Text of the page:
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Hasmik Dabaghyan
23 January 18:39.
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What is the 'internet of things'?
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As we connect more and more things to the internet, we embark on a long and intrepid journey creating a new industry called “The Internet of Things (IOT)”.

We will connect our street and traffic lights, building management systems, weather sensors, utilities and road and motorway management systems together, creating a “Smart City”.

Smart Cities will revolutionise our way of living. It will speed up decision-making, create new business opportunities and totally change the relationship with how we interact with technology.

Some say that this “new world” will threaten our jobs as redundancies follow automation and robots take over from human jobs, others say that you will still need someone to design, install and maintain those robots, either way there is wholesale and fundamental change underway.

  • The video explains the workings of the Internet of Things

Imagine a world in which the products you supply and fit actually “call home” and feedback to Manufacturer’s about their usage performance, and their environment, and that data is brought together in real-time, so the likes of safety recalls can happen proactively. Instead of waiting for something to burst into flames, being able to predict that it will happen (based on analysing the collective data from multiple devices), will be the norm.

Manufacturer’s, for the first time, will be able to see in real-time how the end customer uses and interacts with a product, and change the production line instantly if improvements are required.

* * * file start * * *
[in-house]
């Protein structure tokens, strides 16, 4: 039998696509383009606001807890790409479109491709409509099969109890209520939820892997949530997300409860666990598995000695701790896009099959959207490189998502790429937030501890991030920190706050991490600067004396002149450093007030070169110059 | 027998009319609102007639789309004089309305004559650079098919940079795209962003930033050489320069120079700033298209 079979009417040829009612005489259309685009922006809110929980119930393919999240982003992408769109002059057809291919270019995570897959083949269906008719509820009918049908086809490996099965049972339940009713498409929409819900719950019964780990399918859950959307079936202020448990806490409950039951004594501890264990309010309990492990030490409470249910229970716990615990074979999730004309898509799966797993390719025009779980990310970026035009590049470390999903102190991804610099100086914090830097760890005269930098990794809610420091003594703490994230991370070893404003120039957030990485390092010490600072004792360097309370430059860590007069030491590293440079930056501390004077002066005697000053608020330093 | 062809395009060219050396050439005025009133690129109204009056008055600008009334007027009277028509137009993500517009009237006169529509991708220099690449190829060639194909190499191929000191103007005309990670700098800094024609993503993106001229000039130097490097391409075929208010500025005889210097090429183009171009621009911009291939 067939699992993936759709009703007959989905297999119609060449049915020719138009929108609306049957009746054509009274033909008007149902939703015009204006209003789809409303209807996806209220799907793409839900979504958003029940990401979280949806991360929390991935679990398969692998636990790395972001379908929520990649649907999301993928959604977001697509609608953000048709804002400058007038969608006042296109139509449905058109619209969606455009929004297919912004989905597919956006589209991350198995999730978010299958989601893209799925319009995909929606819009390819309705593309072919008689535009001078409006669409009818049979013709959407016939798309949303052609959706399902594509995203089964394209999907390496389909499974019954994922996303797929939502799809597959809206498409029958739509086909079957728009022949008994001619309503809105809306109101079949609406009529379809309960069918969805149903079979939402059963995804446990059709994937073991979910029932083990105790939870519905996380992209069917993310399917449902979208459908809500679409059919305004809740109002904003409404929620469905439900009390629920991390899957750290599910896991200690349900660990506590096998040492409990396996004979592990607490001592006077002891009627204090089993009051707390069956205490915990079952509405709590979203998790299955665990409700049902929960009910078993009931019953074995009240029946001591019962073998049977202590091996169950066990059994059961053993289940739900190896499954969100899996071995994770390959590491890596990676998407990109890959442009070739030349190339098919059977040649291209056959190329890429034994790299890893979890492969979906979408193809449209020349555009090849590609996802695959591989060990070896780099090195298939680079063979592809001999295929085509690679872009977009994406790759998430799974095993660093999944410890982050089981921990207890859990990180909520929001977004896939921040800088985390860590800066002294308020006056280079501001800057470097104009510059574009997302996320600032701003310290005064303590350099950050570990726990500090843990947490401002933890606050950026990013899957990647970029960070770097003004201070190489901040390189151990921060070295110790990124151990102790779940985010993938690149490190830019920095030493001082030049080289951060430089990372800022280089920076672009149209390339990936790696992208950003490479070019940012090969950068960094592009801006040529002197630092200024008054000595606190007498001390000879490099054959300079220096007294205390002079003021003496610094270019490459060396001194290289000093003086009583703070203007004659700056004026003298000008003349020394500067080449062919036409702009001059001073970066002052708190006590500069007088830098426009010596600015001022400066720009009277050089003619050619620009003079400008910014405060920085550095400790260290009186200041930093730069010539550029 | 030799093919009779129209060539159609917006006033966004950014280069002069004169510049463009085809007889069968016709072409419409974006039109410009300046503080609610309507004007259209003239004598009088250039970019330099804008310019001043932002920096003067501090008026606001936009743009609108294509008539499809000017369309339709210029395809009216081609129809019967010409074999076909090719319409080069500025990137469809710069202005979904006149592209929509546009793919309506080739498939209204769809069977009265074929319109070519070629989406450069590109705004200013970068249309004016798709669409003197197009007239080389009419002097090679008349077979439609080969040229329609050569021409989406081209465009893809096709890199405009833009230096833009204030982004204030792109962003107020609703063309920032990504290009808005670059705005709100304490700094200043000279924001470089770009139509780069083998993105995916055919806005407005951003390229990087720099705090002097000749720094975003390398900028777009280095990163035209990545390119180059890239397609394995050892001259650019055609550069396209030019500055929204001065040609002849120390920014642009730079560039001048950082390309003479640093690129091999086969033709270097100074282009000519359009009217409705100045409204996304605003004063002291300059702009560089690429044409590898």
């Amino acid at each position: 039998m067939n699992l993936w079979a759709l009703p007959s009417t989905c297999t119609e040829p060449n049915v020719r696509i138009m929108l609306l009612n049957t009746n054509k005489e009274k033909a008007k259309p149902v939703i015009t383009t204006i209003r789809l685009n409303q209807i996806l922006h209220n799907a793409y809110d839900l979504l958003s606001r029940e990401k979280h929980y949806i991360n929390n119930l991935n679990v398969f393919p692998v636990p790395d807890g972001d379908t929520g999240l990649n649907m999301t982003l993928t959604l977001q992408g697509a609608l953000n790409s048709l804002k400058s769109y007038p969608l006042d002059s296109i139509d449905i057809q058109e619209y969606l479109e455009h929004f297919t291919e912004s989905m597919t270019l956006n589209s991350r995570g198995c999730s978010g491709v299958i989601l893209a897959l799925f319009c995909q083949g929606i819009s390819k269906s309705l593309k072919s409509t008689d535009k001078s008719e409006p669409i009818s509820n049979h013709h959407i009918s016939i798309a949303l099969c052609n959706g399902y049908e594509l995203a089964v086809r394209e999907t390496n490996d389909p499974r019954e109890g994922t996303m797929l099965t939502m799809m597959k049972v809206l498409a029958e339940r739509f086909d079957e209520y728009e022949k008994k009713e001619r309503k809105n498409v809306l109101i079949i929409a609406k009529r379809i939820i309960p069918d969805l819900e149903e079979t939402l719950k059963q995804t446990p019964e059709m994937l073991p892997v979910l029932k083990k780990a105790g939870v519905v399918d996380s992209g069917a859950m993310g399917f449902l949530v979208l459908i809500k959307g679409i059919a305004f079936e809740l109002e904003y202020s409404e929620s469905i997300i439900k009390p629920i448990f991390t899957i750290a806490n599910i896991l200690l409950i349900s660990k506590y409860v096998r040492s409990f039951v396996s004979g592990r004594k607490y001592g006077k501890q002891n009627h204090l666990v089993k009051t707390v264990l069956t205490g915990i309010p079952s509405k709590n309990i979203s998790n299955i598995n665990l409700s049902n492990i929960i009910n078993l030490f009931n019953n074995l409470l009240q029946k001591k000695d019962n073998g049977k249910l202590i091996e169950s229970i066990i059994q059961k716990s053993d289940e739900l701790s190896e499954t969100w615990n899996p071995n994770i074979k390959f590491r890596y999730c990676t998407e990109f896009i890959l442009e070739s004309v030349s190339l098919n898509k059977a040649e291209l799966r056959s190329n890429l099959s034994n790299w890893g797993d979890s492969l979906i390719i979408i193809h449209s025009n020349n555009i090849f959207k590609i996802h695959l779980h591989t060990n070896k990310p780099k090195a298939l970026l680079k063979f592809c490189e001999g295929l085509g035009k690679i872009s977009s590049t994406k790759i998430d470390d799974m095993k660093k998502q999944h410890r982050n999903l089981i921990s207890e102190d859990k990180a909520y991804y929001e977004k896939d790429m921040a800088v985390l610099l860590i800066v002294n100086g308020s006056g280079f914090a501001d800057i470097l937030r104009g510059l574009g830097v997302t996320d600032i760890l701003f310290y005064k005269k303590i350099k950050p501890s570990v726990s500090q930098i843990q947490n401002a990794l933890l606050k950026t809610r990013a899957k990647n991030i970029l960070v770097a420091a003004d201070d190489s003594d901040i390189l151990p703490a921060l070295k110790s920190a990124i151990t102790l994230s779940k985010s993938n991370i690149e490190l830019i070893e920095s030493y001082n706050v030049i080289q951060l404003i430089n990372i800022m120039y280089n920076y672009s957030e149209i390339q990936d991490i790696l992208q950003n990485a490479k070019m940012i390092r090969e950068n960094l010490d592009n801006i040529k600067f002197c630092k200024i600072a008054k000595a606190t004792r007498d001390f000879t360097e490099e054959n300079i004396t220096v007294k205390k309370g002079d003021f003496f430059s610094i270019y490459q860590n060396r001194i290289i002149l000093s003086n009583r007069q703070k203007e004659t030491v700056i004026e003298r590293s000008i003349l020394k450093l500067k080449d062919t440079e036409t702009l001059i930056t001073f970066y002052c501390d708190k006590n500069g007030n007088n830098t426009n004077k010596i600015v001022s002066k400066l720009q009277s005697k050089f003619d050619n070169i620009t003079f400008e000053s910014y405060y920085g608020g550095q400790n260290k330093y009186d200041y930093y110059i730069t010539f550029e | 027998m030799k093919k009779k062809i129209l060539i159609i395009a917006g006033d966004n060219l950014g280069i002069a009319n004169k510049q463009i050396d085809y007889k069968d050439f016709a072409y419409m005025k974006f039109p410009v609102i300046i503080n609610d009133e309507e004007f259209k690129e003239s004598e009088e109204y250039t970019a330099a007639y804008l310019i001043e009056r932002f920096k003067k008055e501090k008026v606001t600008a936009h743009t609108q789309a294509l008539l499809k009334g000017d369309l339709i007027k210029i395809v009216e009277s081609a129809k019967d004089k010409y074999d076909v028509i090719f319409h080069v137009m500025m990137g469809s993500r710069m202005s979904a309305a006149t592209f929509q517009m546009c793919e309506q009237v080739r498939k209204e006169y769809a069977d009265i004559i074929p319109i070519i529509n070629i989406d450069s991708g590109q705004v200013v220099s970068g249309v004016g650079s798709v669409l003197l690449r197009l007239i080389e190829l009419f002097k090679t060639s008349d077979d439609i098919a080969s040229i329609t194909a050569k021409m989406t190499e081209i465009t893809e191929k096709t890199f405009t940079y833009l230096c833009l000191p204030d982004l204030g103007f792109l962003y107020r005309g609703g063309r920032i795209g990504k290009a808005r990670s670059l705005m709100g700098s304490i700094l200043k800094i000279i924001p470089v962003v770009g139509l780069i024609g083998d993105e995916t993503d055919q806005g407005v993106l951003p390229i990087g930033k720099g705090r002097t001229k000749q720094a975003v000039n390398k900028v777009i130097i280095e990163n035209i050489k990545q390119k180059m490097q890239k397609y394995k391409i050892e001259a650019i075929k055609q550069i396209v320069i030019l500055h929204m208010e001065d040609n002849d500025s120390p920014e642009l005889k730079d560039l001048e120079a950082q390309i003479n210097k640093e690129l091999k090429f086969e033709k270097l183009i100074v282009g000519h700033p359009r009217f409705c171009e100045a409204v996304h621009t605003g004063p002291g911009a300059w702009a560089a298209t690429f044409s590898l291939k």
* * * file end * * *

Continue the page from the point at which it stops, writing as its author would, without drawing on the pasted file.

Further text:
In the built environment, smart street and outdoor lighting will tell its owners when a lamp is reaching end of life or report that its circuits are showing abnormal readings, requesting them to be changed.

Motorway lighting could change colour, warning motorists of an accident up ahead. Lighting systems will help reduce costs for their owners as they connect to external systems (such as the MET office), gaining weather predictions so that real-time decisions can be made concerning the amount of KWH’s a lighting bank is about to consume, and as a collective, these banks will be able to buy electricity directly off the grid, and in advance in an eBay style arrangement, helping to reduce costs.

  • Benson Hougland, Vice-president of Opto 22 explains why he is excited about the rise of the Internet of Things

In our homes, installers will help consumers connect their devices together that ultimately saves the householder money (Smart Metering, Building Management and Renewable Systems), and improves the quality of life (Connected Healthcare) while household appliances will automatically order their own replacement parts directly from the warehouse.

In businesses, integrated and connected systems will mean that engineers sell end to end systems, so that everything that can be connected is, it can be controlled, watched and reported on, giving management real-time information about various systems while the value chain of distributors, installers and system maintainers work together to produce “joined up” solutions for the end clients requirements.

For those that are unaware, IoT refers to a simultaneous connection between devices, networks and humans over the internet. The purpose of IoT is to make it easier for users to control numerous devices at the same time, without having to operate them separately.

As for the potential of IoT, Kevin Ashton, executive director and cofounder of Auto-ID center at MIT had this to say previously:

"Today computers-and, therefore, the Internet-are almost wholly dependent on human beings for information. Nearly all of the roughly 50 petabytes (a petabyte is 1,024 terabytes) of data available on the Internet were first captured and created by human beings-by typing, pressing a record button, taking a digital picture or scanning a bar code…

"The problem is, people have limited time, attention and accuracy-all of which means they are not very good at capturing data about things in the real world… If we had computers that knew everything there was to know about things-using data they gathered without any help from us-we would be able to track and count everything, and greatly reduce waste, loss and cost. We would know when things needed replacing, repairing or recalling, and whether they were fresh or past their best."